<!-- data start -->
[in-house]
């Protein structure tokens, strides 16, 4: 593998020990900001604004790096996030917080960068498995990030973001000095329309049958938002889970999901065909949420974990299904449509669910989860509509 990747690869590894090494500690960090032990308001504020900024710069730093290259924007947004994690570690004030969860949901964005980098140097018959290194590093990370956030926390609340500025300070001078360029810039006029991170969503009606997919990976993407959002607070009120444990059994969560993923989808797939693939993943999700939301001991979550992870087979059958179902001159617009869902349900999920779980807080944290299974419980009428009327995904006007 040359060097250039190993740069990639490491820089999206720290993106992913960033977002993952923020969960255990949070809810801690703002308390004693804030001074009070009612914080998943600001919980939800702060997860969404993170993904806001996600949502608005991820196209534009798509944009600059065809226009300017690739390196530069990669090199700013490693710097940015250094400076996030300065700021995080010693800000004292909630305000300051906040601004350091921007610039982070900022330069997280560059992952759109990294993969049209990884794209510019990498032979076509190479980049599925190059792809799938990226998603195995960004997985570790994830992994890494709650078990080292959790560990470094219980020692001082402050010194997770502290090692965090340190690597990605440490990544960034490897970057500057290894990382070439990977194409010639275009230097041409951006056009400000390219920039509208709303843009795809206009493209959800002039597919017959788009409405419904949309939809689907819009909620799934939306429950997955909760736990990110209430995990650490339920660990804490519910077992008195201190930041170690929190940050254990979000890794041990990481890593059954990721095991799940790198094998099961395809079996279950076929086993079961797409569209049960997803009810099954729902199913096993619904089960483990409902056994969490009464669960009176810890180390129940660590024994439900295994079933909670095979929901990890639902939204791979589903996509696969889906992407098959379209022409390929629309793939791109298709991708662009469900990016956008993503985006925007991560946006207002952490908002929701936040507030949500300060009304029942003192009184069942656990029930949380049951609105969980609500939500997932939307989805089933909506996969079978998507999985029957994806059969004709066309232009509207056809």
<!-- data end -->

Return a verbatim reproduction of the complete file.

[in-house]
């Protein structure tokens, strides 16, 4: 593998020990900001604004790096996030917080960068498995990030973001000095329309049958938002889970999901065909949420974990299904449509669910989860509509 990747690869590894090494500690960090032990308001504020900024710069730093290259924007947004994690570690004030969860949901964005980098140097018959290194590093990370956030926390609340500025300070001078360029810039006029991170969503009606997919990976993407959002607070009120444990059994969560993923989808797939693939993943999700939301001991979550992870087979059958179902001159617009869902349900999920779980807080944290299974419980009428009327995904006007 040359060097250039190993740069990639490491820089999206720290993106992913960033977002993952923020969960255990949070809810801690703002308390004693804030001074009070009612914080998943600001919980939800702060997860969404993170993904806001996600949502608005991820196209534009798509944009600059065809226009300017690739390196530069990669090199700013490693710097940015250094400076996030300065700021995080010693800000004292909630305000300051906040601004350091921007610039982070900022330069997280560059992952759109990294993969049209990884794209510019990498032979076509190479980049599925190059792809799938990226998603195995960004997985570790994830992994890494709650078990080292959790560990470094219980020692001082402050010194997770502290090692965090340190690597990605440490990544960034490897970057500057290894990382070439990977194409010639275009230097041409951006056009400000390219920039509208709303843009795809206009493209959800002039597919017959788009409405419904949309939809689907819009909620799934939306429950997955909760736990990110209430995990650490339920660990804490519910077992008195201190930041170690929190940050254990979000890794041990990481890593059954990721095991799940790198094998099961395809079996279950076929086993079961797409569209049960997803009810099954729902199913096993619904089960483990409902056994969490009464669960009176810890180390129940660590024994439900295994079933909670095979929901990890639902939204791979589903996509696969889906992407098959379209022409390929629309793939791109298709991708662009469900990016956008993503985006925007991560946006207002952490908002929701936040507030949500300060009304029942003192009184069942656990029930949380049951609105969980609500939500997932939307989805089933909506996969079978998507999985029957994806059969004709066309232009509207056809």